Specifically, the PSGCA aims to expand access and delivery of quality genetic counseling services in Asia; foster partnership among Asian countries for genetic counseling student didactic training, clinical rotation opportunities and ensuring quality training programs by maintaining standards; promote genetic counseling research; participate in policy development; and ensure professional development and continuing education opportunities for genetic counselors practicing in Asia.

During its launch, the PSGCA Pro Tempore Leadership were as follows:
President: Mercy Laurino, MSc, CGC, LGC (Philippines/USA)
Vice-President: Juliana Lee, MHSc, CGC (Malaysia)
Secretary: Breana Cham, MHSc (Singapore)
Treasurer: Sahil Kejriwal, MS (India)
Director for Communications: Yoyo Wing Yiu Chu, MGC (Hong Kong)
Director for Membership: Peter James Abad, RN, MSc (Philippines)


Officers pro tempore of the newly launched Professional Society of Genetic Counselors in Asia, a special interest society of the Asia-Pacific Society of Human Genetics.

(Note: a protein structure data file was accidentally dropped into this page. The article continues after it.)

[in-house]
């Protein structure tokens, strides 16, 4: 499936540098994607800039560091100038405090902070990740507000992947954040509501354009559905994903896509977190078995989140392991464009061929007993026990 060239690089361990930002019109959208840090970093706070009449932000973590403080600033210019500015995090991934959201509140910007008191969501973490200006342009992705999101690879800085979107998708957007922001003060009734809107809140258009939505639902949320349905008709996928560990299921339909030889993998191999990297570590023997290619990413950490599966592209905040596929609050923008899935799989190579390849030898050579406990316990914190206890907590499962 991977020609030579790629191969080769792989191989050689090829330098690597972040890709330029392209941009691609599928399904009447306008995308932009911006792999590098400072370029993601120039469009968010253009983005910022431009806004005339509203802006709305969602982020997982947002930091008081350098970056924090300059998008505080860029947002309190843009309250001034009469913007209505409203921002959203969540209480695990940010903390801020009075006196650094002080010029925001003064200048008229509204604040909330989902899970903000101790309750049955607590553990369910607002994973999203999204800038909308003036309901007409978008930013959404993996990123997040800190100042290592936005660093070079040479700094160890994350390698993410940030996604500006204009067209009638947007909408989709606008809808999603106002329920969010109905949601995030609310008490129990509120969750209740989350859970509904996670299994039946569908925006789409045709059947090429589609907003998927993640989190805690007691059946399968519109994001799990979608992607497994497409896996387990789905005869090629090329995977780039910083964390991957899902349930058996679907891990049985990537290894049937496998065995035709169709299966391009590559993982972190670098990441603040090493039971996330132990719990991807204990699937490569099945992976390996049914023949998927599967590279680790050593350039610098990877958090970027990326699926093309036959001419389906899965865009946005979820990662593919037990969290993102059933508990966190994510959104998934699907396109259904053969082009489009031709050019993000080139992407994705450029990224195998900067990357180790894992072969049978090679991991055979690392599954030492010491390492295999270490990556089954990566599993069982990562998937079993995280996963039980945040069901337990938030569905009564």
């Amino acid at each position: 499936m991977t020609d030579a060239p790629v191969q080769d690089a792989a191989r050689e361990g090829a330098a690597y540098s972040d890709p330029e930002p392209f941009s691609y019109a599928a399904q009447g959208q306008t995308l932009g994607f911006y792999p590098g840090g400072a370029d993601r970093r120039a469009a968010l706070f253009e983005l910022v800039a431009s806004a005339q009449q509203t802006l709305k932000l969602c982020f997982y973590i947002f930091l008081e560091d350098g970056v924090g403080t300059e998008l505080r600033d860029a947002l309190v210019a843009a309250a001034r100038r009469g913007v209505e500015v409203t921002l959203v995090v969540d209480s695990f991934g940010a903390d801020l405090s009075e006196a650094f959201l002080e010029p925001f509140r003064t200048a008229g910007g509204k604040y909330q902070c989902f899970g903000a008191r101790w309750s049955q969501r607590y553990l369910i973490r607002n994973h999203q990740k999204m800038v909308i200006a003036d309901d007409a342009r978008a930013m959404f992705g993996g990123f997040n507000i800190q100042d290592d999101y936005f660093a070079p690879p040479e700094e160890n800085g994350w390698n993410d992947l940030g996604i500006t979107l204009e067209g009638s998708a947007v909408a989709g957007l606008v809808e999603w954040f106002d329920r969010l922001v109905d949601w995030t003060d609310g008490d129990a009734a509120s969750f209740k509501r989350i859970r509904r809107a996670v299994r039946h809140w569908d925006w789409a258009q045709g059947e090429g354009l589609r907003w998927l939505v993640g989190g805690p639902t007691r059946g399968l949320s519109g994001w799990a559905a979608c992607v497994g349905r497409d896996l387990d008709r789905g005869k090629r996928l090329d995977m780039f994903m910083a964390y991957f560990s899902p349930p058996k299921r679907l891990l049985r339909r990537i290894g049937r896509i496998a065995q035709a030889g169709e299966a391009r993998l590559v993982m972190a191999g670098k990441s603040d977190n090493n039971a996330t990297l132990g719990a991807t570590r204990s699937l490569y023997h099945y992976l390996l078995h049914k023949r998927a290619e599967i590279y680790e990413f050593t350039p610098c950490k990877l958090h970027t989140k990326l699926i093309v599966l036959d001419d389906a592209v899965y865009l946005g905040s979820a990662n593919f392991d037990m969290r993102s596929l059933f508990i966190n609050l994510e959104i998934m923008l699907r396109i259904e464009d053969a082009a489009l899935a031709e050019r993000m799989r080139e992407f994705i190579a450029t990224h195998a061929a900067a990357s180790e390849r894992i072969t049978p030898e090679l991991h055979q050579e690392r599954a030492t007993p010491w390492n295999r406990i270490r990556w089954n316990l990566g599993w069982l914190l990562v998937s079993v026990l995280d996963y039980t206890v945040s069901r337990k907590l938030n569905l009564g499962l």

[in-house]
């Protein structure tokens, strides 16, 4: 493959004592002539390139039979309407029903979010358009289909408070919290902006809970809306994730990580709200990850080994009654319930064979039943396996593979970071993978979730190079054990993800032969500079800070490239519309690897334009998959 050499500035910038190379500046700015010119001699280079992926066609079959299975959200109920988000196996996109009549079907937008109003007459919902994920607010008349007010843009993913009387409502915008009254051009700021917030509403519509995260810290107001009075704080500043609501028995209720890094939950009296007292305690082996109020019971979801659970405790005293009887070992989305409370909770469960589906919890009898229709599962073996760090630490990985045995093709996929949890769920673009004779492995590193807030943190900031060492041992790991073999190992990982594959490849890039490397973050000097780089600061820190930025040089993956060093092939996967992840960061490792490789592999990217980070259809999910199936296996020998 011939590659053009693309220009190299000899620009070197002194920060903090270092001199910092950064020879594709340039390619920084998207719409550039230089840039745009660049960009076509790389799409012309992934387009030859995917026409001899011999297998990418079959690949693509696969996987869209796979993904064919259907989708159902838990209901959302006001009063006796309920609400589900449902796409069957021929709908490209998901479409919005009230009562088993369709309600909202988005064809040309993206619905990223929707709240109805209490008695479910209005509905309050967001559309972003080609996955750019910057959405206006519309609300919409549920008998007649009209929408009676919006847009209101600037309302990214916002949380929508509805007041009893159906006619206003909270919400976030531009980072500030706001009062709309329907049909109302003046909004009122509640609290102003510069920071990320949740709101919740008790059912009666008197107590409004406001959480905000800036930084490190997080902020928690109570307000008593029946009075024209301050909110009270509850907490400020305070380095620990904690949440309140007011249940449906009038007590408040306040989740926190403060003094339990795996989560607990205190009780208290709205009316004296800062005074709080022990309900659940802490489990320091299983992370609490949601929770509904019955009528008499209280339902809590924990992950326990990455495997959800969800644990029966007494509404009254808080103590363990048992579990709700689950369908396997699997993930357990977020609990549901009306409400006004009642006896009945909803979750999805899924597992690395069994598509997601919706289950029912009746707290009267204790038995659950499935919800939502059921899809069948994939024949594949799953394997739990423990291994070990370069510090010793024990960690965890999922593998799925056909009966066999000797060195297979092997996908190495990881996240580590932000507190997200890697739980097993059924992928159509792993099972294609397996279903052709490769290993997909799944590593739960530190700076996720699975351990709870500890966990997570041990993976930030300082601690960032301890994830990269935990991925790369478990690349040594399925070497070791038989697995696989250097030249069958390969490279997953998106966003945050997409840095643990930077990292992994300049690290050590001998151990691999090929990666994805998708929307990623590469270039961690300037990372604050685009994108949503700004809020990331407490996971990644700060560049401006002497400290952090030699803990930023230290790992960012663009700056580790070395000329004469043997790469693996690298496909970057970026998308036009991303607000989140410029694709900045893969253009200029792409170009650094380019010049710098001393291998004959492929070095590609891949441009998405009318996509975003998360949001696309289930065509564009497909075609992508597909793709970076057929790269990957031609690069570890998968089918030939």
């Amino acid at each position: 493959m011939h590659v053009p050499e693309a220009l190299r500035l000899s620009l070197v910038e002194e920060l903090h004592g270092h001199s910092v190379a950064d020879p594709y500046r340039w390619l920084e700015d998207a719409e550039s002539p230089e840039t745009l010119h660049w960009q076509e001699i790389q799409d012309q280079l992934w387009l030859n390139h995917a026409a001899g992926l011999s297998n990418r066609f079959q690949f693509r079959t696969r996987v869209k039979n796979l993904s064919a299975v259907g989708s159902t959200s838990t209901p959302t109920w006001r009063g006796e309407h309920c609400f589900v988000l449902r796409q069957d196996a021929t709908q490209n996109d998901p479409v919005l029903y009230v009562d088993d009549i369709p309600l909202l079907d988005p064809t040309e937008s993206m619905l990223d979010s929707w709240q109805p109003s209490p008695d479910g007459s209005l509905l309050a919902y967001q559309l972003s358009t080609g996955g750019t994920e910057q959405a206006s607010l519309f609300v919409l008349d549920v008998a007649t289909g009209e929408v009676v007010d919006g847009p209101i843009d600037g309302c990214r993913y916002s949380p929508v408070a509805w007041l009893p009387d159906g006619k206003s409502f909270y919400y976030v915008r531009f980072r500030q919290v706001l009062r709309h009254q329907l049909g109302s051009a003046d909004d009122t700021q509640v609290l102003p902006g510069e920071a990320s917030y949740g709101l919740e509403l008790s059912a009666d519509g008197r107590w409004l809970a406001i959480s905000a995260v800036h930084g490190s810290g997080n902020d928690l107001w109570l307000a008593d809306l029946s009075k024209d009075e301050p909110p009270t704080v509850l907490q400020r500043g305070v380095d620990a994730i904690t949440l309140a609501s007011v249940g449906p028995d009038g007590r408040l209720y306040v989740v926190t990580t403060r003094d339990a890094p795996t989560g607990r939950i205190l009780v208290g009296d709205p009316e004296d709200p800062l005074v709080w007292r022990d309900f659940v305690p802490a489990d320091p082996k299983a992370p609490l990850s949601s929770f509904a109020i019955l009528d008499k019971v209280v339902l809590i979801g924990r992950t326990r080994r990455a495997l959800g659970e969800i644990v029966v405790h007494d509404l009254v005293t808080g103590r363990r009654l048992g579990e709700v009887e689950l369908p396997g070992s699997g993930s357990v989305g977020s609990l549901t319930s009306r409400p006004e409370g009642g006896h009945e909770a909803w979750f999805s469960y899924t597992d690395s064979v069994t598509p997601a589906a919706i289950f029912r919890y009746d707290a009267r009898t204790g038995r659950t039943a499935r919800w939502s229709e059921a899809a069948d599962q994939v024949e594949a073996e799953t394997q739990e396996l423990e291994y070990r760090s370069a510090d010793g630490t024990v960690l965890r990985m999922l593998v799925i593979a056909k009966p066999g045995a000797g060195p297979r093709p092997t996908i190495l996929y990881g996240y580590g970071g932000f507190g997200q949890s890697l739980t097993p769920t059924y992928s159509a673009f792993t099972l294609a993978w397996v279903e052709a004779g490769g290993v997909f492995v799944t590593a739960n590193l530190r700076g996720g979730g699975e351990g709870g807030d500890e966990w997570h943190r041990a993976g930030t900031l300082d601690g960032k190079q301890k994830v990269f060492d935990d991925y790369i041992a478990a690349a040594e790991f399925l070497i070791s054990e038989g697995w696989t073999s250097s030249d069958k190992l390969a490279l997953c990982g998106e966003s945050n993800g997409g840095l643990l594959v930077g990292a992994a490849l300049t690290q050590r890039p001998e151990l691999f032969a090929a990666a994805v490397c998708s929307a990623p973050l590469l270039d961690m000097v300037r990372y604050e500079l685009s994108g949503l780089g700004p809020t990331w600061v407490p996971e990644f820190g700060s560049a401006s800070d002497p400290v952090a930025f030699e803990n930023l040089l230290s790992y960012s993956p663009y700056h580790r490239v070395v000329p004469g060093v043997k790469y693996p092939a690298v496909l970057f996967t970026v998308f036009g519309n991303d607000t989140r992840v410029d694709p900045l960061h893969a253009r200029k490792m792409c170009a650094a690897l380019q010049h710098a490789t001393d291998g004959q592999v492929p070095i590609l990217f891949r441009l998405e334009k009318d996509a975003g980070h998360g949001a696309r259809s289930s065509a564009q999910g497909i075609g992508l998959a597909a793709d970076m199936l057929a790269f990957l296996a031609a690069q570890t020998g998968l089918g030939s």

Posted by Peter James Abad on Wednesday, September 16, 2015


According to an APSHG release, the participants attending the workshop would comprise the PSGCA's inaugural membership. The more than 90 participants of the said pre-conference workshop represented 12 countries. In the near future, the PSGCA anticipates establishing partnerships with existing professional societies such as the Australasian Society of Genetic Counselors [1]


Pinay Trailblazer: Ms. Mercy Laurino

Ms. Mercy Laurino, MSc, CGC
Photo: APCHG 2015